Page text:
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Tuesday, December 15, 2009

"I hate Illinois Connecticut Nazis"

I had a nifty rant all lined up for you today about the UK issuing an arrest warrant for Tzipi Livni.  It was full of piss and vinegar and was terribly therapeutic for me to have written.  But that can wait for another day. 

You see, Zahava just emailed me a newspaper article about the town in Connecticut where we used to live.

The following picture (taken at a rainy public Hanukkah Menorah lighting near the center of Fairfield, CT) says it all:

Connecticut Nazis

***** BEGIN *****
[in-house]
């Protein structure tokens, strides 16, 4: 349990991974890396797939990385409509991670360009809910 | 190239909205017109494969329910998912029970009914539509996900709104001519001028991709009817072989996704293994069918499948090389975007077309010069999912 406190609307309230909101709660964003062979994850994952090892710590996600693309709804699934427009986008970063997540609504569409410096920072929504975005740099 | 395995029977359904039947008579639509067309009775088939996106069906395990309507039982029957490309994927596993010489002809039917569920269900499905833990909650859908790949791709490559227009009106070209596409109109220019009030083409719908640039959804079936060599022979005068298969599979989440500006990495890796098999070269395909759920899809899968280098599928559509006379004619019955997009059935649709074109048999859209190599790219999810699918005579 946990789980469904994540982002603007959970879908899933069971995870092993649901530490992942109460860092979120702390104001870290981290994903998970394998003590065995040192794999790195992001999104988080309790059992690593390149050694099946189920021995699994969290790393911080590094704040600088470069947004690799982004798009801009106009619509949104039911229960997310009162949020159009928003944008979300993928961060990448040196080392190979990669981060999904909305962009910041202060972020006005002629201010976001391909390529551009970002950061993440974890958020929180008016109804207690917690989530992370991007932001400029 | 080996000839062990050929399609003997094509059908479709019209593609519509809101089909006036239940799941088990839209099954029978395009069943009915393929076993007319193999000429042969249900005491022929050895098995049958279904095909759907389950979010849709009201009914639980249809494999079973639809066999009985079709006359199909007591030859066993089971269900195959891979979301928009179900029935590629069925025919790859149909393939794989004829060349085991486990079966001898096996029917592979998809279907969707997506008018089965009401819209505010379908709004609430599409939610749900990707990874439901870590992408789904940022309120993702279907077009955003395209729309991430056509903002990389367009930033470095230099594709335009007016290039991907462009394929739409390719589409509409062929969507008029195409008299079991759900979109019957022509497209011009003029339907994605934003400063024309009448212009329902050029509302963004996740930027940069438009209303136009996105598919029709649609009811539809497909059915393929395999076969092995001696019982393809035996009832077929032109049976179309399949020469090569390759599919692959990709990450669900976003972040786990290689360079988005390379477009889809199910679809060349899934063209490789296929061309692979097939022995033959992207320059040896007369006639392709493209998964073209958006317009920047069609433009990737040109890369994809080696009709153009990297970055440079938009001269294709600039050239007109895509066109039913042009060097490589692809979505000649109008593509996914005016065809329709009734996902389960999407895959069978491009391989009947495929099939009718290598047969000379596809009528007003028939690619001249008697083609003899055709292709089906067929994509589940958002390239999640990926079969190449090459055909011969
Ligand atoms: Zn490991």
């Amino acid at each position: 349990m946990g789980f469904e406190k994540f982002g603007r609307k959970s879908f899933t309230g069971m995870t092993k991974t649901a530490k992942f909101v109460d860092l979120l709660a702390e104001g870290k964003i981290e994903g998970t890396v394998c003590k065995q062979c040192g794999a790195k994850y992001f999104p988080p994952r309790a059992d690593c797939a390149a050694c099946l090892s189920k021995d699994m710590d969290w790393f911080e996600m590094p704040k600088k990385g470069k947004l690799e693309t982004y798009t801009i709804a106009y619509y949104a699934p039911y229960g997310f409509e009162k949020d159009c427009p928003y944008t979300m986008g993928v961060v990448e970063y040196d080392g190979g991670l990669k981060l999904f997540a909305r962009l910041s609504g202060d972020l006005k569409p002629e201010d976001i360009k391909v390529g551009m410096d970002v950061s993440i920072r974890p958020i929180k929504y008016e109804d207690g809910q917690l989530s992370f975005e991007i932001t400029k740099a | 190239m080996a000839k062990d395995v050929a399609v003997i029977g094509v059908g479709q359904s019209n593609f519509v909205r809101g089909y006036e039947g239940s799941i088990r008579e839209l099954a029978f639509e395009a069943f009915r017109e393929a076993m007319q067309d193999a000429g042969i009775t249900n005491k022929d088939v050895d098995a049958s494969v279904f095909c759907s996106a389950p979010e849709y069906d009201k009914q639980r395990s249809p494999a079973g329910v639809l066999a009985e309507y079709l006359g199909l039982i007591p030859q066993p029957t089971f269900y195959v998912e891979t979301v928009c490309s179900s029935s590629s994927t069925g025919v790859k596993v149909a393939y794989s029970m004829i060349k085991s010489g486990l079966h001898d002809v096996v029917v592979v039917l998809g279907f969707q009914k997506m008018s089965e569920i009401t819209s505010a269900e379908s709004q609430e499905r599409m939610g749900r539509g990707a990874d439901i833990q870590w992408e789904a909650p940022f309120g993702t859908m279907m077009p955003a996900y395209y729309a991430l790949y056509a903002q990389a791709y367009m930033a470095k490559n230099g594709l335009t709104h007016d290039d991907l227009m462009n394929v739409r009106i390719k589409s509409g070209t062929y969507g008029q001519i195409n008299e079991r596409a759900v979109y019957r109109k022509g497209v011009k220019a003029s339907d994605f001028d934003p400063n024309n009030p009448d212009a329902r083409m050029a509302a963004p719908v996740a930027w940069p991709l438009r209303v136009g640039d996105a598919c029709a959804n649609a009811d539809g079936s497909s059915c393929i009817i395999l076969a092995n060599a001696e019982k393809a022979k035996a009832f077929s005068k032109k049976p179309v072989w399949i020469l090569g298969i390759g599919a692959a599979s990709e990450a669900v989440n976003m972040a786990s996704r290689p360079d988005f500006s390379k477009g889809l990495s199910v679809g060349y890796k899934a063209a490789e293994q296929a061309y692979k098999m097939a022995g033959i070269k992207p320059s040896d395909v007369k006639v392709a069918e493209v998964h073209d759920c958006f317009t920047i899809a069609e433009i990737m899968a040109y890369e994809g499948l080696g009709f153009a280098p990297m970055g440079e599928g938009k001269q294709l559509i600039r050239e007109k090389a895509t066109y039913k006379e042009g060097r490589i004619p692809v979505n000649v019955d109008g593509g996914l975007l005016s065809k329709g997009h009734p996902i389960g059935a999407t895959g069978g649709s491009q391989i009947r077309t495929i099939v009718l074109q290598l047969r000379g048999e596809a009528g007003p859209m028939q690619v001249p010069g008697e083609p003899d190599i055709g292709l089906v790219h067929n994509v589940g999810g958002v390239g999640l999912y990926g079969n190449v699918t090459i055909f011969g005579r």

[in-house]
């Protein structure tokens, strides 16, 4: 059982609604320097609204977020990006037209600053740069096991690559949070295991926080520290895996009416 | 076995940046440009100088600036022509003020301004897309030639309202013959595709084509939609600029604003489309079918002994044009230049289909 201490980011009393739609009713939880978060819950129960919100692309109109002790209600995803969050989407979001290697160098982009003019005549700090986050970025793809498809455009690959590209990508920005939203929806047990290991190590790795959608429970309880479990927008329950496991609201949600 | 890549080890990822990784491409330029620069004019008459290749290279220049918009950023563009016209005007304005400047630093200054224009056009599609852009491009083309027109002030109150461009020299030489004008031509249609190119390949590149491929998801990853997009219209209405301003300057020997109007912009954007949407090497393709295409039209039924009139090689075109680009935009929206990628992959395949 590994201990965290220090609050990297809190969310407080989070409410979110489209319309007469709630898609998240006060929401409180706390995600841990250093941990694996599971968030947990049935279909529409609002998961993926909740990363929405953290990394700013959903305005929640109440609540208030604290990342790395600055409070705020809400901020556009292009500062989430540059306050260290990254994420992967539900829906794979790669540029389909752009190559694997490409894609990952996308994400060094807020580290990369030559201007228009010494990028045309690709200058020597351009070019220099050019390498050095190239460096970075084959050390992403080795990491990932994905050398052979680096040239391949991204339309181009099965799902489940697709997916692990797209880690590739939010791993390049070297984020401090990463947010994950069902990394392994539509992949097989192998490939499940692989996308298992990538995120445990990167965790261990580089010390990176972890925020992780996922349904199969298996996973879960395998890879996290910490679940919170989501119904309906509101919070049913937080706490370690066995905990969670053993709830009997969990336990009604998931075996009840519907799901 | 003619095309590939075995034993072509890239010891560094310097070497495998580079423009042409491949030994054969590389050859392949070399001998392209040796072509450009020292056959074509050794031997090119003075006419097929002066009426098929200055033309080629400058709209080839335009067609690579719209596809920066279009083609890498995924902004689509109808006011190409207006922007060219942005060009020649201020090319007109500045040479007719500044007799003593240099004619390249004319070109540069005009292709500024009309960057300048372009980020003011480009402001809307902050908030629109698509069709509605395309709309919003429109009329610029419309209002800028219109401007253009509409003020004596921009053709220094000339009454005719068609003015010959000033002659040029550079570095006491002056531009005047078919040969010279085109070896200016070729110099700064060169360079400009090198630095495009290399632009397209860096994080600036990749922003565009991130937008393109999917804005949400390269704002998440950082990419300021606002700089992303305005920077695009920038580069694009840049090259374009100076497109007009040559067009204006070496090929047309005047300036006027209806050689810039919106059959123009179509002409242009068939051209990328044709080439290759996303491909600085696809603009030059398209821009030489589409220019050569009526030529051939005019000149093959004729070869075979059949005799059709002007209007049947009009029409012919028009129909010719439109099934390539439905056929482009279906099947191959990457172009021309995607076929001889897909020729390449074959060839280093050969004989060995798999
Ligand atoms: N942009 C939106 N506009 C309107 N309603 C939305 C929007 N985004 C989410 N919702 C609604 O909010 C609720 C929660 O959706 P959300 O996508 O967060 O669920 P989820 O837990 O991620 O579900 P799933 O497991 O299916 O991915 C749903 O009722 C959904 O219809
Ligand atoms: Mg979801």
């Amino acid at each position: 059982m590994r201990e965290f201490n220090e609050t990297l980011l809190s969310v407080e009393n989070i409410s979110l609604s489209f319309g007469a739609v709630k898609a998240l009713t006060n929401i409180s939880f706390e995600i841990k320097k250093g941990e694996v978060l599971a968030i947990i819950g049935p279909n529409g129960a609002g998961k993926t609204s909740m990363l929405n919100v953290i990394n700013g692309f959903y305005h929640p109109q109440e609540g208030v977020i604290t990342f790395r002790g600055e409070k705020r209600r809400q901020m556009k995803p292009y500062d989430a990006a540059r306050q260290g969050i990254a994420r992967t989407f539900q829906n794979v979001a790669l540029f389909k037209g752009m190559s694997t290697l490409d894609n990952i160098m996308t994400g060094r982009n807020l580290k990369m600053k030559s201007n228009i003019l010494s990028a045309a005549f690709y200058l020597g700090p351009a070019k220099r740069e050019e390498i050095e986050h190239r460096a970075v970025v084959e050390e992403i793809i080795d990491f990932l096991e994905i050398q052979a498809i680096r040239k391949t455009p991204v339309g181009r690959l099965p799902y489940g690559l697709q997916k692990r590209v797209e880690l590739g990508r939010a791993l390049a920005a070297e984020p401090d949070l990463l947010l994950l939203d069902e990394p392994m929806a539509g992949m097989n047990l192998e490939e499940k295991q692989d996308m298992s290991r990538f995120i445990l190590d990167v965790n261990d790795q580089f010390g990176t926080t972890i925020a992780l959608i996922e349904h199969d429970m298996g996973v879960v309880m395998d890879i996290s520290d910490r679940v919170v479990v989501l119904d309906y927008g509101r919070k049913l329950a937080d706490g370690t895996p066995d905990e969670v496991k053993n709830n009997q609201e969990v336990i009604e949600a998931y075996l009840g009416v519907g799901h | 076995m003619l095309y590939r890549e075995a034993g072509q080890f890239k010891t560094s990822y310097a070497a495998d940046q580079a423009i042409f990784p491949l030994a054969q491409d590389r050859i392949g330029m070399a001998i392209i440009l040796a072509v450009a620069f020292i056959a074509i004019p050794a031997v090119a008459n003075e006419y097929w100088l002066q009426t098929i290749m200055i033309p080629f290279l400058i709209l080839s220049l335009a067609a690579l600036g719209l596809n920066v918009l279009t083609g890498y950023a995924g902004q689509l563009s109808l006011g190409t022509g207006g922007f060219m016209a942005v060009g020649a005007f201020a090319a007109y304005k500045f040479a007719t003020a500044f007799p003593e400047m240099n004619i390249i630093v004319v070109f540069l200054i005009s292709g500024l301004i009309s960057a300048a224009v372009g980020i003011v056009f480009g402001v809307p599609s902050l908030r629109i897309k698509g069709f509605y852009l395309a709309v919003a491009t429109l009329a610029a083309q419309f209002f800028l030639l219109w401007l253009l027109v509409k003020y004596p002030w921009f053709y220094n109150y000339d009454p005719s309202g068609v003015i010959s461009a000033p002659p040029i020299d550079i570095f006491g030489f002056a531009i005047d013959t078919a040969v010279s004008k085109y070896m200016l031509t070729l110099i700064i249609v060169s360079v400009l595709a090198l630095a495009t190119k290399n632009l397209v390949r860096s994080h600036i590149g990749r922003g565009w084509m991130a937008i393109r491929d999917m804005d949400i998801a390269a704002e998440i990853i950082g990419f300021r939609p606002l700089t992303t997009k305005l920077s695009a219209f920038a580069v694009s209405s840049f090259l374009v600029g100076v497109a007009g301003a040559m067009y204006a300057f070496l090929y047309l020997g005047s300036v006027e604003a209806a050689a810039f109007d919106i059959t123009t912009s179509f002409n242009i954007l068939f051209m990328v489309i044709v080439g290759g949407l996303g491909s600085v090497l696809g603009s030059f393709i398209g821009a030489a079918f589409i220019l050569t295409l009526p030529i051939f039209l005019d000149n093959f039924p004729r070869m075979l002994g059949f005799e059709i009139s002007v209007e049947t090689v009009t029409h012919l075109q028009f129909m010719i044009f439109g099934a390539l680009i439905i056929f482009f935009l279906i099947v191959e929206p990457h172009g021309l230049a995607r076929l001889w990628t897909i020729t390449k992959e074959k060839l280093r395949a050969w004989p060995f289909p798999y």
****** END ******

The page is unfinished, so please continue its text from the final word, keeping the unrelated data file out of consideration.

Photo © Connecticut Post

Looking at the title of today's post, I can honestly say that I never thought I'd have cause to paraphrase John Belushi's 'Blues Brothers' character in real life... yet as you can see, that day has arrived.

A small gathering of Jews and local politicians, including the town's First Selectman (that's what they call Mayors in much of New England), were gathered in the rain under a picturesque Gazebo on the Town Green for the Menorah lighting ceremony when three men in ski masks showed up and unfurled flags for a ceremony of their own.

This wasn't some spontaneous shout of "Kike" or "Dirty Jews" from a passing car (as we had occasionally heard when we lived in Connecticut).  This was a well planned show designed to let the Jews know that they have more to worry about than just Muslim extremism.

Nazis don't just fall out of a clear blue sky in the center of a New England town.  They are simply an extreme manifestation of a sentiment that is already widely held in the community to which they belong.